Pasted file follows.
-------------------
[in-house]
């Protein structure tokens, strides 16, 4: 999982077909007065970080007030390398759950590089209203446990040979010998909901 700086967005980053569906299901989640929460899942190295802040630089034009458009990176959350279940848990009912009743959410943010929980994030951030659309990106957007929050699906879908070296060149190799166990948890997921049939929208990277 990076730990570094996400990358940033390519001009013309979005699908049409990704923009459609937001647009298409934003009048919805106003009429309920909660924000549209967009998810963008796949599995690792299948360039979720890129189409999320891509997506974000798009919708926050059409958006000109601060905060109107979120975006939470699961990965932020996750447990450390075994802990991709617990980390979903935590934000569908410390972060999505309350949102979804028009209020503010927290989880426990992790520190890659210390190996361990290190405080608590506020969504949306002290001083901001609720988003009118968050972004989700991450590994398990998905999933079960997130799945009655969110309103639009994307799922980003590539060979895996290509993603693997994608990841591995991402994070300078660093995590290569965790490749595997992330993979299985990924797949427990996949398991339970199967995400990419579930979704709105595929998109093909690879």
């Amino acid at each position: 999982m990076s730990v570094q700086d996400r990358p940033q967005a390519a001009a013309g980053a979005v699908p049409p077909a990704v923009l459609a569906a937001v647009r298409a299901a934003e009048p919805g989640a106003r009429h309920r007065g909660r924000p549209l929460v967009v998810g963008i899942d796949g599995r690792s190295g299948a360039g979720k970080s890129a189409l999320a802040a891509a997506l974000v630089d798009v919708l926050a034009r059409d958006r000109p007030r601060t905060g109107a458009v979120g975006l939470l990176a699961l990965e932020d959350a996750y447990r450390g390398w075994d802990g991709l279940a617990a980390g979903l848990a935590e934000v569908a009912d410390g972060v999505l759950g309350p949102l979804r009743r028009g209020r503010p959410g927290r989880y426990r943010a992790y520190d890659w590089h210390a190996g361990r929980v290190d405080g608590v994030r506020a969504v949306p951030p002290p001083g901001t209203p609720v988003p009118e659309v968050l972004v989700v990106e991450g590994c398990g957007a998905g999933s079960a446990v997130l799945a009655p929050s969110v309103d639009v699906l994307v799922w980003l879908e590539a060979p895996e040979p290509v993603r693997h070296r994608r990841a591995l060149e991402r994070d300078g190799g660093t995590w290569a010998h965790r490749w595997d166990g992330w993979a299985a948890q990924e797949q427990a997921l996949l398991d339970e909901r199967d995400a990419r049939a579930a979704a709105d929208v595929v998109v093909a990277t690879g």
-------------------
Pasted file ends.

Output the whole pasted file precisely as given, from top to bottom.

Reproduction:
[in-house]
């Protein structure tokens, strides 16, 4: 999982077909007065970080007030390398759950590089209203446990040979010998909901 700086967005980053569906299901989640929460899942190295802040630089034009458009990176959350279940848990009912009743959410943010929980994030951030659309990106957007929050699906879908070296060149190799166990948890997921049939929208990277 990076730990570094996400990358940033390519001009013309979005699908049409990704923009459609937001647009298409934003009048919805106003009429309920909660924000549209967009998810963008796949599995690792299948360039979720890129189409999320891509997506974000798009919708926050059409958006000109601060905060109107979120975006939470699961990965932020996750447990450390075994802990991709617990980390979903935590934000569908410390972060999505309350949102979804028009209020503010927290989880426990992790520190890659210390190996361990290190405080608590506020969504949306002290001083901001609720988003009118968050972004989700991450590994398990998905999933079960997130799945009655969110309103639009994307799922980003590539060979895996290509993603693997994608990841591995991402994070300078660093995590290569965790490749595997992330993979299985990924797949427990996949398991339970199967995400990419579930979704709105595929998109093909690879």
């Amino acid at each position: 999982m990076s730990v570094q700086d996400r990358p940033q967005a390519a001009a013309g980053a979005v699908p049409p077909a990704v923009l459609a569906a937001v647009r298409a299901a934003e009048p919805g989640a106003r009429h309920r007065g909660r924000p549209l929460v967009v998810g963008i899942d796949g599995r690792s190295g299948a360039g979720k970080s890129a189409l999320a802040a891509a997506l974000v630089d798009v919708l926050a034009r059409d958006r000109p007030r601060t905060g109107a458009v979120g975006l939470l990176a699961l990965e932020d959350a996750y447990r450390g390398w075994d802990g991709l279940a617990a980390g979903l848990a935590e934000v569908a009912d410390g972060v999505l759950g309350p949102l979804r009743r028009g209020r503010p959410g927290r989880y426990r943010a992790y520190d890659w590089h210390a190996g361990r929980v290190d405080g608590v994030r506020a969504v949306p951030p002290p001083g901001t209203p609720v988003p009118e659309v968050l972004v989700v990106e991450g590994c398990g957007a998905g999933s079960a446990v997130l799945a009655p929050s969110v309103d639009v699906l994307v799922w980003l879908e590539a060979p895996e040979p290509v993603r693997h070296r994608r990841a591995l060149e991402r994070d300078g190799g660093t995590w290569a010998h965790r490749w595997d166990g992330w993979a299985a948890q990924e797949q427990a997921l996949l398991d339970e909901r199967d995400a990419r049939a579930a979704a709105d929208v595929v998109v093909a990277t690879g």